By Linh Nguyen
NEW YORK– With over 100 positive cases of COVID-19 in prison facilities in New York state, there are concerns that not enough is being done to protect incarcerated persons and guards in New York prisons.
Contrary to the belief that prisons are already tightly secured and locked down, and therefore are not affected by coronavirus, prisons are actually very vulnerable to the spread of COVID-19 among incarcerated people, guards, and staff. This is due to the close proximity of contact within these populations. Prison staff poses the biggest threat of coronavirus to incarcerated people because they could be carrying it from contact outside of prisons. Populations in prison facilities are 18 times more likely to be infected than the general population.
In an interview, New York State Senate Corrections Chair Luis Sepulveda expressed concerns about the safety of incarcerated people during this pandemic and how state authorities are managing this situation in regard to criminal justice and prison reform.
“I certainly believe that now they are taking measures,” said Sepulveda. “We perhaps did not act as quickly as I wanted to. From the very beginning, I was sending letters to the commissioner from New York City. I was having conversations with the corrections union. We were trying to be proactive from the very beginning. Unfortunately, some of the measures that could have been taken weren’t taken soon enough.”
One concern is the lack of protection offered to incarcerated people. On Apr. 1, 2020, the New York State Department of Corrections ruled that prison staff can wear N95 respirators and surgical style masks while on duty. Incarcerees in quarantine will be issued surgical style masks. These efforts are to slow or stop the entry and spread of the virus in the prison facilities.
However, Sepulveda said he is not certain that the same measures are being taken for the incarcerated population yet to be affected by the virus. Sepulveda noted that, at one point, hand sanitizer was not made available to incarcerees due to its high alcohol content. Furthermore, incarcerees were not given protective gear, including gloves or masks, unless there were confirmed cases.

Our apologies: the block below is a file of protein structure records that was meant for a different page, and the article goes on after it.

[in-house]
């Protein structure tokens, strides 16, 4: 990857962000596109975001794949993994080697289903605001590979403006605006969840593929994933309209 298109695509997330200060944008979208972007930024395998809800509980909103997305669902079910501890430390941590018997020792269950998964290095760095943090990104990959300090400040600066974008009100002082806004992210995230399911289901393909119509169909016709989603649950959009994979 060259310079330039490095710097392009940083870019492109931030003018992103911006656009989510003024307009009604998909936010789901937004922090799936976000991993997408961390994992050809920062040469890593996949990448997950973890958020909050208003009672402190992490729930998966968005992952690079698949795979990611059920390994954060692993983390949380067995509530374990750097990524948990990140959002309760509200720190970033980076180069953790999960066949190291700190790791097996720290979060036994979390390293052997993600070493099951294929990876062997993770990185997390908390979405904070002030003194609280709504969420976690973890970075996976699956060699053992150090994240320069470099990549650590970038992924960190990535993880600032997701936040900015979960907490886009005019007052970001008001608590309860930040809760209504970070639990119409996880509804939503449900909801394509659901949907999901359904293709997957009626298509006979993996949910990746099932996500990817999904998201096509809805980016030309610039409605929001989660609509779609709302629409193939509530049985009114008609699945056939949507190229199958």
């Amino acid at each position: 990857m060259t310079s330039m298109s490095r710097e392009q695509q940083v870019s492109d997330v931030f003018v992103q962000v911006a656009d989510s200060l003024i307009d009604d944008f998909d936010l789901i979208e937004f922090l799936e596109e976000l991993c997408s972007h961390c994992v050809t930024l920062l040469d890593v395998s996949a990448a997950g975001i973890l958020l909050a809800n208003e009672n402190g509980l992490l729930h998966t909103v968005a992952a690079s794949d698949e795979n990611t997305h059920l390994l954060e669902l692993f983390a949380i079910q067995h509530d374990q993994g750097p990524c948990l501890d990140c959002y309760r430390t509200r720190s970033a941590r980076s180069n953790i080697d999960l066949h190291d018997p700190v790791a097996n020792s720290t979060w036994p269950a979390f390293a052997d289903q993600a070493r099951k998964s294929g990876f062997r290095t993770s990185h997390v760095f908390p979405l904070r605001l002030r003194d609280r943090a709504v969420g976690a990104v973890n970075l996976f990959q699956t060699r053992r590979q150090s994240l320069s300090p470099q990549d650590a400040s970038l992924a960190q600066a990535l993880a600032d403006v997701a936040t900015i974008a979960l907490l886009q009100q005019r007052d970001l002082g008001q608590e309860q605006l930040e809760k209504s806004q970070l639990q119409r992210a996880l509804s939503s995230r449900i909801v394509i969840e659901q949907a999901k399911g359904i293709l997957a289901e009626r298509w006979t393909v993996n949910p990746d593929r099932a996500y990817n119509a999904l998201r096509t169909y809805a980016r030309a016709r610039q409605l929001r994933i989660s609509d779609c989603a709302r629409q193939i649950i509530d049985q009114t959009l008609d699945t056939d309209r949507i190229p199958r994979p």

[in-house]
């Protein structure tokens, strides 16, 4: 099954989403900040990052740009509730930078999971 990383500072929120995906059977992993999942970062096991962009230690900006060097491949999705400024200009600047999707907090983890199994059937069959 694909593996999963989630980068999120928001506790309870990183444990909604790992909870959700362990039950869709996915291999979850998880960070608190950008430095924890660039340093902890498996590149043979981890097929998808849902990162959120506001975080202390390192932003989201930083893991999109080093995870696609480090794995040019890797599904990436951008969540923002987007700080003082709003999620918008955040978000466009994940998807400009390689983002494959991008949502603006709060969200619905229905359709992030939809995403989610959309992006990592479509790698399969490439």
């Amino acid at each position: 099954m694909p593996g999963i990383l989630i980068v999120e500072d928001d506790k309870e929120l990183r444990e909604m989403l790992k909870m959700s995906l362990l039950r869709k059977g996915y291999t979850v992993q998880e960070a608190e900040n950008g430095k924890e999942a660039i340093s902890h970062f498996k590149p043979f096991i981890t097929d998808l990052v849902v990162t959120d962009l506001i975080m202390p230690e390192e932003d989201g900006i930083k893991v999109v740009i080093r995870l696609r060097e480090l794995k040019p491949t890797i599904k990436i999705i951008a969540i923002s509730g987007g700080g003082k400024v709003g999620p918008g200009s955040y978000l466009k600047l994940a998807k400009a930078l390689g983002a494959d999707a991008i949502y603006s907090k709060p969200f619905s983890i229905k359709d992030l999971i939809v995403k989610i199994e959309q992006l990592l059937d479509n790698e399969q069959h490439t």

Sepulveda said, “From what I’m hearing, not enough is being done to protect the inmates.”
New York Governor Andrew Cuomo is examining options of whether he will issue commutation for older incarcerees who are more at risk of the health ramifications of the virus. Governor Cuomo has not yet reached a conclusion.
One counterargument to issuing commutation for older incarcerees is the question of whether these individuals would pose a threat to society.
“In many cases, older incarcerated people do not pose a threat to society as they might have when they were younger,” said Sepulveda.
This is because of the deterioration of their health from the time spent in prison facilities, as many of older incarcerees suffer “terrible health conditions.” In general, the health of older incarcerated people is much poorer than that of those not incarcerated.
Sepulveda expressed his belief that older incarcerees who have demonstrated rehabilitative efforts while incarcerated should be released.
Some incarcerees in some New York state prisons, like Rikers Island, have already been released due to efforts to reduce the spread of COVID-19. These individuals struggle more with issues due to re-entering society, including finding housing.
This was an issue for ex-incarcerees re-entering society before the coronavirus crisis.
“We need to find housing for them,” said Sepulveda. “We cannot allow them to go into an area of high density because, again, the number of people who are being infected will quadruple.”
In addition to these criminal justice enhancements in light of the pandemic, on Apr. 2, 2020, Governor Cuomo introduced a budget bill that includes changes to the current state bail law.
Since Jan 1, 2020, the New York state bail law eliminated cash bail for most nonviolent crimes. The new changes renege on the previous law, allowing certain crimes to be eligible for cash bail, subject to the judge’s discretion. The new reform is to be effective in 90 days.
Sepulveda addressed concerns that it is difficult to categorize this change as positive or negative for criminal justice. He said that amid the coronavirus crisis, “This is not the time to be incarcerating more people,” and that the governor, mayor, or district attorney should move the effective date beyond what the 90 days are.
The reform also includes new provisions that require data for pretrial release and detention, including data on gender, race, and ethnic background. Sepulveda said that this data is critical in judging that the justice system treats all equally. In his experience, Sepulveda noticed that judges apply the law differently to different people according to their demographics.
This provision monitors how judges treat people presented before them, ensuring that people are being treated equally under the law. If found that judges are still dispensing unequal, discriminatory treatment, they could be sanctioned, removed, or subjected to other penalties.
As the uncertainty of the COVID-19 crisis continues, state officials are proceeding to make adjustments to ensure the safety of incarcerated people, correctional officers, and other staff in prisons.
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